I haven’t blogged in a while. My apologies. There was the run-up to the holidays, the holidays, a six-week-plus bout of the flu, then a set-back in my writing career which had my finger hovering over the “delete all” option in my Writing folder on my hard drive. Then, I realized the only way to cope with that set-back was to write about it.
Once Upon a Time
Anyone who writes knows how hard it is to send stories out into the world of contests and literary magazine publication. Most of the time, those stories get rejected, some with a modicum of hope (“send us something more”); some with not so much as an acknowledgement of receipt. The rare time something gets accepted is such an ego boost, we can live off it alone for months. This is the validation every writer craves.
I recently had a two-fer: I wrote a story for a contest, and it not only won but earned an offer of publication. Double validation.
BTW, I’m not mentioning the name of the contest (to protect the innocent) nor the name of the magazine (so I don’t give the guilty any inadvertent publicity).
I said yes to the offer of publication, of course, because I’m not at the point in my writing career where I can casually turn such things down. If I’d known then what I know now… Except, well, I did my research. Not only did I discover this particular online magazine had a low acceptance rate, i.e., difficult to break into, according to Duotrope, but publication in it was a qualifier for membership in the Science Fiction Writers of America. The positives were adding up, and I was looking forward to my story being published early this year.
Sometimes when you’re writing a story, you get a feeling about it, that this is one which has a future, one which is special. I had that feeling as I wrote “Dreamtime,” a 500-word story for a flash fiction contest and based on a photo prompt. The photo itself was of the interior of a didgeridoo, a unique perspective, to say the least. I researched the history and manufacture of the didgeridoo, and at some point the unnamed narrator of my story began to speak to me. This is the first thing he said:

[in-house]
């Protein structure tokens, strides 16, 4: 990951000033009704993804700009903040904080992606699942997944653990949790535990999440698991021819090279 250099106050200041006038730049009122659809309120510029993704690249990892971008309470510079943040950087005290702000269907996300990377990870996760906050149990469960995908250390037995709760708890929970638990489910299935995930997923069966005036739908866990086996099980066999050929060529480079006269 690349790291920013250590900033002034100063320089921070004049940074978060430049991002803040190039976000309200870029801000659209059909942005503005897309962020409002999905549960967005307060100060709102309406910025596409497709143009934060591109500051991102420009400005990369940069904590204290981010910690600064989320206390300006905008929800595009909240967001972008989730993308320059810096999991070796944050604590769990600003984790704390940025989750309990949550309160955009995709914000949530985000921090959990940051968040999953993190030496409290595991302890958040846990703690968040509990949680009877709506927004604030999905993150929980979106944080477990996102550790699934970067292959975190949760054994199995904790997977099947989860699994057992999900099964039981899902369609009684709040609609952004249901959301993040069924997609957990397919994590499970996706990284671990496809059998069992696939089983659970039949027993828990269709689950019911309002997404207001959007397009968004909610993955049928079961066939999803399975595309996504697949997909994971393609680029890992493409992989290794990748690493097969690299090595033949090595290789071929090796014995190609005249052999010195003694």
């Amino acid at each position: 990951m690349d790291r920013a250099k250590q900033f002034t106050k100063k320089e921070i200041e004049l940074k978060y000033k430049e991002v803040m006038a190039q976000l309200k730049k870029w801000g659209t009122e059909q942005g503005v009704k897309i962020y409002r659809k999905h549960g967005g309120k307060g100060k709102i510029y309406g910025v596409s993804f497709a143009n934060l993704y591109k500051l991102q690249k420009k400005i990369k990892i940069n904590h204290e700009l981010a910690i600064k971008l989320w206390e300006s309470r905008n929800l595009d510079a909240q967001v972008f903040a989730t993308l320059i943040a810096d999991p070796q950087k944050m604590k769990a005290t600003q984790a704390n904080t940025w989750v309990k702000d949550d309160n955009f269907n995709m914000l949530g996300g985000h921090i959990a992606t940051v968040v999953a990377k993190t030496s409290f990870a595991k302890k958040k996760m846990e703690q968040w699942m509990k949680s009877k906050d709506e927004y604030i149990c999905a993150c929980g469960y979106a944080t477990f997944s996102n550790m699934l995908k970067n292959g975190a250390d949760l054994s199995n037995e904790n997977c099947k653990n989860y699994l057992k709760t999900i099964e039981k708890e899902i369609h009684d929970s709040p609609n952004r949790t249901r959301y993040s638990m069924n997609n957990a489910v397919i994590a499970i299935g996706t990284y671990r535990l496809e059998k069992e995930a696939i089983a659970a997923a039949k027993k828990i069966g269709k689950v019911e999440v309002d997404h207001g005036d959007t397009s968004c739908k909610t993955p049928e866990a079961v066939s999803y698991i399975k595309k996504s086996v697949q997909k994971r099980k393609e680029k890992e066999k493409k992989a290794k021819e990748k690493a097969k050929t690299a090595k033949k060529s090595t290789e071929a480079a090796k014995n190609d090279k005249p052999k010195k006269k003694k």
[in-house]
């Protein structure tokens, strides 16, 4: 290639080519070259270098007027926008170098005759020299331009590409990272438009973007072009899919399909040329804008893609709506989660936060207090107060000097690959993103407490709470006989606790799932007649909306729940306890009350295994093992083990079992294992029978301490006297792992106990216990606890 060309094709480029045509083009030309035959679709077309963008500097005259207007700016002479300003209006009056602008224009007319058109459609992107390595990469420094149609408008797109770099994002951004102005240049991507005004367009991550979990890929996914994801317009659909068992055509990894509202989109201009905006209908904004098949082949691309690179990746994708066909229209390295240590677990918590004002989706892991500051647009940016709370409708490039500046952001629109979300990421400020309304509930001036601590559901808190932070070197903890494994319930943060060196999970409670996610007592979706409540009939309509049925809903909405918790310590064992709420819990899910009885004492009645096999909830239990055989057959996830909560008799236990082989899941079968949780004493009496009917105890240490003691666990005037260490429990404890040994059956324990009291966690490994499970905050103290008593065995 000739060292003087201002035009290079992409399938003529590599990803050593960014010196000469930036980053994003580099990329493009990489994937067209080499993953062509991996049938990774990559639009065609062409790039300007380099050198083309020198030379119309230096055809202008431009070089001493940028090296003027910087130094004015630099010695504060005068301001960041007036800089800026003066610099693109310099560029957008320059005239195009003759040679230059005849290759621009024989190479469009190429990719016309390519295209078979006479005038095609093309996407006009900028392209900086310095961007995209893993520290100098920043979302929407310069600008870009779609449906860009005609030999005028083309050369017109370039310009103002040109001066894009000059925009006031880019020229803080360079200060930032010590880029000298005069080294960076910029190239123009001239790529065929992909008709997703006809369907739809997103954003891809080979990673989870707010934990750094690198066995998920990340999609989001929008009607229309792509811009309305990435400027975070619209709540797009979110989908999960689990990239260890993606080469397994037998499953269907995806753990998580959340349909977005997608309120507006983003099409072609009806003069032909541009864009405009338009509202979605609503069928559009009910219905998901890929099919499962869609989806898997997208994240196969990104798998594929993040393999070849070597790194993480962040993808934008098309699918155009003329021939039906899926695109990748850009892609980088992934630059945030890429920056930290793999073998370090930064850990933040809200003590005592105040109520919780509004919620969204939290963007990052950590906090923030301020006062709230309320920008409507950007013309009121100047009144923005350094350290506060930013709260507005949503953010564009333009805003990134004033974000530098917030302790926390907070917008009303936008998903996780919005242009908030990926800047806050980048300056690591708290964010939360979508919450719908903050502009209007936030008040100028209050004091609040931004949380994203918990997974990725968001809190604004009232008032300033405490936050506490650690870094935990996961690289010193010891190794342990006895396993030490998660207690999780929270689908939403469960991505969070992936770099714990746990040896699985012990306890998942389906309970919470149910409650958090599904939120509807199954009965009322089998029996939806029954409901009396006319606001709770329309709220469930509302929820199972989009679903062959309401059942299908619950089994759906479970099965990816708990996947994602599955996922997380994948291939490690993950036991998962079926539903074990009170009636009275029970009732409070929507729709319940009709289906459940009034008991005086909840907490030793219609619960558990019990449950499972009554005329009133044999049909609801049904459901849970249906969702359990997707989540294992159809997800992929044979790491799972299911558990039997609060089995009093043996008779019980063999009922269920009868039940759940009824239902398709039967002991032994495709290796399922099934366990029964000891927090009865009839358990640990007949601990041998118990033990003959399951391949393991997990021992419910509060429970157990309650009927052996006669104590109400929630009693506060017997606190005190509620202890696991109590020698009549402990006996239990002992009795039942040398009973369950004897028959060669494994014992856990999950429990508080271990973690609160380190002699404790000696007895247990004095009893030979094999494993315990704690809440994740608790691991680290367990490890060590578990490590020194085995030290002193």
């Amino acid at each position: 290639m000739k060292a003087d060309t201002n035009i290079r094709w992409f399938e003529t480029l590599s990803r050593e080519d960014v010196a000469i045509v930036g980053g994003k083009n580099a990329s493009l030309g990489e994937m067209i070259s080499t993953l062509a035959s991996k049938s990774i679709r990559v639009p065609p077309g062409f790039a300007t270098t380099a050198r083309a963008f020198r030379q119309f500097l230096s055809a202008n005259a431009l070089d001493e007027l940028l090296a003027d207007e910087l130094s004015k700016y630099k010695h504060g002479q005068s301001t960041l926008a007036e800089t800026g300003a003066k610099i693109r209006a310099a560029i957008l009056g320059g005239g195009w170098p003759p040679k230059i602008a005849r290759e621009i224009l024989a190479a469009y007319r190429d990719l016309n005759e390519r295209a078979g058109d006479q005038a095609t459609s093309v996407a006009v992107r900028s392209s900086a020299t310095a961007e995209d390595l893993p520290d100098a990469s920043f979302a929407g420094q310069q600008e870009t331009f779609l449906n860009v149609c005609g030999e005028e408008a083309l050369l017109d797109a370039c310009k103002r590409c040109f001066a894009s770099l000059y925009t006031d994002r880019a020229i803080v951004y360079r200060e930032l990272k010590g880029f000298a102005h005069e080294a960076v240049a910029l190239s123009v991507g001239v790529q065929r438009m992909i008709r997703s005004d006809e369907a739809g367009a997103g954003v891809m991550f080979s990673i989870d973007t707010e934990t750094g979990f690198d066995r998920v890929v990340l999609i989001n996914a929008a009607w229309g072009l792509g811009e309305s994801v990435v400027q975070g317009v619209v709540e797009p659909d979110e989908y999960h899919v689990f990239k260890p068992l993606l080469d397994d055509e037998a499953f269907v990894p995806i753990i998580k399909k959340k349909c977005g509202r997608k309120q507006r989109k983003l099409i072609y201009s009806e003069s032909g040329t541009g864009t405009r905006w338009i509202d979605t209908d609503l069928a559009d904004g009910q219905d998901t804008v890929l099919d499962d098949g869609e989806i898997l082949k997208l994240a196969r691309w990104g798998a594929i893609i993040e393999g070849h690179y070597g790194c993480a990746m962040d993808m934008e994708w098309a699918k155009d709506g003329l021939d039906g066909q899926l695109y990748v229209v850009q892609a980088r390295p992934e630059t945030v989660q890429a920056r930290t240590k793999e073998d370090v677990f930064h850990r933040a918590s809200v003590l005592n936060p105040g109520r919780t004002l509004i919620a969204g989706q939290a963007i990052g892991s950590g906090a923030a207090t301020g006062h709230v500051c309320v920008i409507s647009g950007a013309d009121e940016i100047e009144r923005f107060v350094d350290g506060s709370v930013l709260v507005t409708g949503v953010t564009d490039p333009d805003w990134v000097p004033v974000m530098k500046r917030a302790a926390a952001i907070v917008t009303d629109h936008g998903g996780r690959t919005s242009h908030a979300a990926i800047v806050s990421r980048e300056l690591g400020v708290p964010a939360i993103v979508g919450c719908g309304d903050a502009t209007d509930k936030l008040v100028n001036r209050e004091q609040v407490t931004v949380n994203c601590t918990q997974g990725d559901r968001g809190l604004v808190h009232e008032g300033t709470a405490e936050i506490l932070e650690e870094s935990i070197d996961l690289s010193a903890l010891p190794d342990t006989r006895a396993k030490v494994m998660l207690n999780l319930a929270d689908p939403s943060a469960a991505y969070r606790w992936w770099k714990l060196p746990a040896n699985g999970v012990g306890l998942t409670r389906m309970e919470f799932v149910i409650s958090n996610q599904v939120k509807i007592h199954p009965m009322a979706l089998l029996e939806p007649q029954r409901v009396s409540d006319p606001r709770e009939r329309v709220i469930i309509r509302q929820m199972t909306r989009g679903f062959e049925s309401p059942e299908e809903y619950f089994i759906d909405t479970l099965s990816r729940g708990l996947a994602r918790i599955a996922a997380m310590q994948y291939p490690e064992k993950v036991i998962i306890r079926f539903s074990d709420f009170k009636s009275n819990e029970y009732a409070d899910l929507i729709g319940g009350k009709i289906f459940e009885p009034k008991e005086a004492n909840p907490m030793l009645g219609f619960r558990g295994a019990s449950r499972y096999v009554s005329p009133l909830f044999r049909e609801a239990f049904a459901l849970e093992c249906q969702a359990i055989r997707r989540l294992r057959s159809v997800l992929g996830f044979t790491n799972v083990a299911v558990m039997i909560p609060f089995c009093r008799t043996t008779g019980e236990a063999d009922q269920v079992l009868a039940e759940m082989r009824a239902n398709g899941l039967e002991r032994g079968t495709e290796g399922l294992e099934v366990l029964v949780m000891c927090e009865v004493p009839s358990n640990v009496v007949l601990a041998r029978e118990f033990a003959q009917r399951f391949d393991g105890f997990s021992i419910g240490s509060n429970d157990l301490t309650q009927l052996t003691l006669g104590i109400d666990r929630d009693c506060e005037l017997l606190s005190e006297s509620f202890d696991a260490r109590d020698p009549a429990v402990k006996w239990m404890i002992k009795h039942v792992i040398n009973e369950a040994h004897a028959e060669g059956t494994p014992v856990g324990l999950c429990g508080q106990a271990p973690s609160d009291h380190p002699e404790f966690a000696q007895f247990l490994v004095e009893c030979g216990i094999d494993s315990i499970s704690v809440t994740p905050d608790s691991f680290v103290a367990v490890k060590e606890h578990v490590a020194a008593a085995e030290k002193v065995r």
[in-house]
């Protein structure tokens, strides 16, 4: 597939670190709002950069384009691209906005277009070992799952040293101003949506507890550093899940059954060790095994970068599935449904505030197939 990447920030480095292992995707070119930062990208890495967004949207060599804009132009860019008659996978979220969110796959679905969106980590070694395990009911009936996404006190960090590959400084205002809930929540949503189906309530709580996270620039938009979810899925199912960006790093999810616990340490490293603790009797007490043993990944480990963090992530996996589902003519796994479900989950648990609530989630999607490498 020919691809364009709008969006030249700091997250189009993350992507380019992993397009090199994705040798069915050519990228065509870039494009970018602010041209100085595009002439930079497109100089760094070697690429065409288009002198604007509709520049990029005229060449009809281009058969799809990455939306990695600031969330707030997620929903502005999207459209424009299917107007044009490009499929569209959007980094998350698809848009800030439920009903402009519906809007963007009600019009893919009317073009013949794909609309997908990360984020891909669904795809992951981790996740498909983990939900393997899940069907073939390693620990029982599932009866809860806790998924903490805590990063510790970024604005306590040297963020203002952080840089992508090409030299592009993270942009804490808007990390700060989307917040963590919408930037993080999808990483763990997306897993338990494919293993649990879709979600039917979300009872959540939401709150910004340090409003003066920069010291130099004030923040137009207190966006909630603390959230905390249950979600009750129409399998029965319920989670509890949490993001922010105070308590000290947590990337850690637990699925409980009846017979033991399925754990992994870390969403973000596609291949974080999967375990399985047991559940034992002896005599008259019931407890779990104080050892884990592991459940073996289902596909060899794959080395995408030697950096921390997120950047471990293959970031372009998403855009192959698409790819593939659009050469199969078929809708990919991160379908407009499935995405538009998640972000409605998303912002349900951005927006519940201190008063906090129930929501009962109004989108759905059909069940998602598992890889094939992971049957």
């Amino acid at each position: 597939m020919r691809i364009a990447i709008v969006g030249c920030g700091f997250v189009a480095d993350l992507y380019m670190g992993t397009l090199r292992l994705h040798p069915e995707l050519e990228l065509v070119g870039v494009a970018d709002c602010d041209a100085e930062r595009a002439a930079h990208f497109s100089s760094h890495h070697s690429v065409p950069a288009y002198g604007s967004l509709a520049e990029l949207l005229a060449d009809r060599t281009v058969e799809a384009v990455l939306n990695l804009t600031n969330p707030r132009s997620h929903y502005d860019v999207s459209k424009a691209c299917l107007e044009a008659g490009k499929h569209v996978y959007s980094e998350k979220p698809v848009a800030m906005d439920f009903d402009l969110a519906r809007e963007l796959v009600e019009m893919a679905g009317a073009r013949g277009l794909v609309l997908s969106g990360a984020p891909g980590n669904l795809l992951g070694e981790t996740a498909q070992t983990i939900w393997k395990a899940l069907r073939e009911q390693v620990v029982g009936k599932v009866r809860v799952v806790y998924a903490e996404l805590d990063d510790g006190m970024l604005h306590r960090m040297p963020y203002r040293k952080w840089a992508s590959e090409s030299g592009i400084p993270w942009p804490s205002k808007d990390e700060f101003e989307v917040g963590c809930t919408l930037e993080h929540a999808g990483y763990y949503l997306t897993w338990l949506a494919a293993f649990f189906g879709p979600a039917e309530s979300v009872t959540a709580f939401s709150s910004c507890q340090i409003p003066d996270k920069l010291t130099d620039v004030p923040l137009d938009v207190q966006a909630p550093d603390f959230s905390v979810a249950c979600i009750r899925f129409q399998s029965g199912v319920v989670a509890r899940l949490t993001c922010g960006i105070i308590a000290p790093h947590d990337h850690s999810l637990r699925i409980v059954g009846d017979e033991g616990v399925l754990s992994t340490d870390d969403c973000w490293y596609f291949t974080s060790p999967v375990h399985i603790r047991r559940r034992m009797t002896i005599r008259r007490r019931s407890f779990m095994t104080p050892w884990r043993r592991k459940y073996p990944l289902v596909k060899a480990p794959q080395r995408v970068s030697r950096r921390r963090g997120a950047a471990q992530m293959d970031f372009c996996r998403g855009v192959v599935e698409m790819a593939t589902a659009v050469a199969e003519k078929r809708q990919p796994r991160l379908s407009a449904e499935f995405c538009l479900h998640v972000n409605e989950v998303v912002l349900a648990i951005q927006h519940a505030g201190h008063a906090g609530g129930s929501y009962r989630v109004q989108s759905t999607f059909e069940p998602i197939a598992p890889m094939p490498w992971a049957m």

“In dreams on walkabout, my ancestors in the rock paintings come alive and descend to my camp.”
Yeah, I know. Pretty amazing. He continued, telling a story of playing a didgeridoo passed down over the generations, then getting the idea to look at the stars through the didgeridoo. He imagines another dreamwalker on another planet doing the same thing. When he returns to his day job at a radio telescope installation, he “listens” for that other’s song, and he also realizes he is the perpetual outsider there, being the only one of aboriginal descent. He understands as well, that one day, he’ll die and return to the earth. When our sun expires millions of years from now, his atoms will be scattered to the far ends of the universe to create another dreamwalker ancestor, who will be painted on rock. He finished his story this way:
“Then, in dreams on walkabout, I will descend and dance around a fire.”
I set it aside for a while, mindful of the contest’s deadline; then, I dusted it off and did some editing. This was a story which resonated strongly for me, but I researched to assure I got the history and the culture correct. (I have a degree in history; research is my be-all and end-all.) If something was slightly off, I realized that in writing fiction, I had a certain amount of dramatic license, especially for a piece which had both a fantasy and a sci-fi tone.
I was happy with it, happier than I’ve been with a lot of my short stories. As I said, I thought this story had a definite future. I submitted the story. I knew it was strong enough to be a finalist, and it was. What I didn’t expect was to win, but I did. The offer of publication was icing on the literary cake.
What could possibly go wrong?
To be continued in part two.